• The Malabo Declaration on Accelerated Agricultural Growth and Transformation for shared Prosperity and Improved LivelihoodsA set of concrete agricultural goals to be attained by 2025.

• Comprehensive African Agricultural Development Programme (CAADP)continental initiative to help African countries eliminate hunger and reduce poverty by raising economic growth through agriculture-led development.

• Africa Continental Free Trade AreaThe largest free trade area in the world, connecting 1.3 billion people across the continent, with a combined GDP valued at $3.4 Trillion. It has the potential to lift 30 million people out of extreme poverty.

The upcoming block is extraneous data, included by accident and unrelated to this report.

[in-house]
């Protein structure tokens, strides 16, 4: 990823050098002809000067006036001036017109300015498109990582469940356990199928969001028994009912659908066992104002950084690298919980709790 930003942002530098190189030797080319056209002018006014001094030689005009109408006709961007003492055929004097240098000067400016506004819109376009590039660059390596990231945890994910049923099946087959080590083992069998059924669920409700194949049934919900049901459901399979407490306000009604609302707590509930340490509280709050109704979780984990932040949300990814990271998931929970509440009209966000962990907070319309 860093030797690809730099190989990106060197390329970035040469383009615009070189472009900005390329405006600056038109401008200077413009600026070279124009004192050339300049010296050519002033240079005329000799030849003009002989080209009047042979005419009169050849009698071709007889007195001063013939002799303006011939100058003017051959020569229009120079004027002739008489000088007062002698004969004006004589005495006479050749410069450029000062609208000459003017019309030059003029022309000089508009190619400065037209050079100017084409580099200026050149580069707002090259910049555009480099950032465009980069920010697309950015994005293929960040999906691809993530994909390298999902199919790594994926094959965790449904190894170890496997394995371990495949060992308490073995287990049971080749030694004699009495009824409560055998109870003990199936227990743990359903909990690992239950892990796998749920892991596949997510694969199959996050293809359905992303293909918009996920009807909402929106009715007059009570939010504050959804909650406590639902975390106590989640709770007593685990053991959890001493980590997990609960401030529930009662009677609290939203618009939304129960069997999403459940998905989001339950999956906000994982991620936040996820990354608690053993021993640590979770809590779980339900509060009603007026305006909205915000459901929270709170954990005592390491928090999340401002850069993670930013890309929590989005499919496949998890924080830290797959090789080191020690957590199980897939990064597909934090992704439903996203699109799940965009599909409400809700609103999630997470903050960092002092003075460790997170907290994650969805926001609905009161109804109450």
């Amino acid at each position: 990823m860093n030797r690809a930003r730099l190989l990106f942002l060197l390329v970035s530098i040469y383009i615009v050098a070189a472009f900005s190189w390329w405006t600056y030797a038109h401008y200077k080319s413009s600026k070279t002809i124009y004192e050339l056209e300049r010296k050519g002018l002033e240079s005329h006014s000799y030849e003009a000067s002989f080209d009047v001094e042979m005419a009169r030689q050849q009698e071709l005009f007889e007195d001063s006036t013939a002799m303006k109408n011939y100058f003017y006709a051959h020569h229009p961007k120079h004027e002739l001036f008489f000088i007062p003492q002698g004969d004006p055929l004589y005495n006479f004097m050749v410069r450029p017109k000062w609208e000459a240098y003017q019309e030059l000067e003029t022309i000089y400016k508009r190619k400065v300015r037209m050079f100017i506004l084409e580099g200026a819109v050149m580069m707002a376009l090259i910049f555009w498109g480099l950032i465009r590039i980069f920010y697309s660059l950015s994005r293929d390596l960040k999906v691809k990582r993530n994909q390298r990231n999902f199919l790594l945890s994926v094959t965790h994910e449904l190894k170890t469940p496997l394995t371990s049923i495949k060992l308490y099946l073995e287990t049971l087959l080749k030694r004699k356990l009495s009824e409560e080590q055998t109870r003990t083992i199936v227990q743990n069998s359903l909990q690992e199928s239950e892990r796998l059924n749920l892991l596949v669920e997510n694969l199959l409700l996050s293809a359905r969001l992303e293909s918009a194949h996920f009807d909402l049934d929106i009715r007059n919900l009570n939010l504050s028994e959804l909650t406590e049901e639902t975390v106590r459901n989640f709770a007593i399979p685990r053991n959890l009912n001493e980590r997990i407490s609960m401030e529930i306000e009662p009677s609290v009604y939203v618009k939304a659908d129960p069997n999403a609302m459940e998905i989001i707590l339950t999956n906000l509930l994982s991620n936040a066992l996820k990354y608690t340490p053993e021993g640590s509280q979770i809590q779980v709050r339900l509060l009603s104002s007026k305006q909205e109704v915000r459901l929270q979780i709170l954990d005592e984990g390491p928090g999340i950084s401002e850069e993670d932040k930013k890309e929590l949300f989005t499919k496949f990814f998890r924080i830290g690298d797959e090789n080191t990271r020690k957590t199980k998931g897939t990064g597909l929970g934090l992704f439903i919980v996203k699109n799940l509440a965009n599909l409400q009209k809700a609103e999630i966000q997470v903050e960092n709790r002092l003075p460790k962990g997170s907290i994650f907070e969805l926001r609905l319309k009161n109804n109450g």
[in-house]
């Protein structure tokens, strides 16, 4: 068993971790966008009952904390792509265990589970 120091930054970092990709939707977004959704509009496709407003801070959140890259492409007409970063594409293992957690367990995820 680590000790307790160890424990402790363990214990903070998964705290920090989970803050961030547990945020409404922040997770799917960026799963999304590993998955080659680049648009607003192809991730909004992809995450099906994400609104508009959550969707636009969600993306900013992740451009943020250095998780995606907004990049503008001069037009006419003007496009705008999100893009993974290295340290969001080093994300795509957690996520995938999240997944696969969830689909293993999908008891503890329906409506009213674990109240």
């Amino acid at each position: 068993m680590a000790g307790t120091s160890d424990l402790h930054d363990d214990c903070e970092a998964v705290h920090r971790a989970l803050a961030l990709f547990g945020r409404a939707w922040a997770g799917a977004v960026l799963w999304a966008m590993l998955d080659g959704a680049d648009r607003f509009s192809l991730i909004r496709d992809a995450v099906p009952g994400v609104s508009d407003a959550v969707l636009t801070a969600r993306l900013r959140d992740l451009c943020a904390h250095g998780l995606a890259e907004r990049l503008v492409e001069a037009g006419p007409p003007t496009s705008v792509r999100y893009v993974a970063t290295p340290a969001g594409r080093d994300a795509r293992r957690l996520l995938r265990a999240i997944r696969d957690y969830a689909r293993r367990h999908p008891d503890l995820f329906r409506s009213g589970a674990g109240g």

• The 2030 Agenda for Sustainable Development (the UN SDGs)A shared blueprint for peace and prosperity for people and the planet, now and into the future.

• The Paris AgreementA landmark environmental accord to address climate change and its negative impacts by providing a pathway for developed nations to assist developing nations in their climate mitigation and adaptation efforts.

• Science Technology Innovation Strategy for Africa (STISA)It places science, technology and innovation at the epicenter of Africa’s socio-economic development and growth and the impact the sciences can have across critical sectors such as agriculture.

• The Boosting Intra-African Trade (BIAT) Action Plan: Seeks to deepen Africa’s market integration and significantly increasing the volume of trade that African countries undertake amongst themselves from the current levels of about 10-13% to 25% or more by 2030.

• The Accelerated Industrial Development for Africa (AIDA) Action PlanAims to mobilize both financial and nonfinancial resources and enhance Africa’s industrial performance.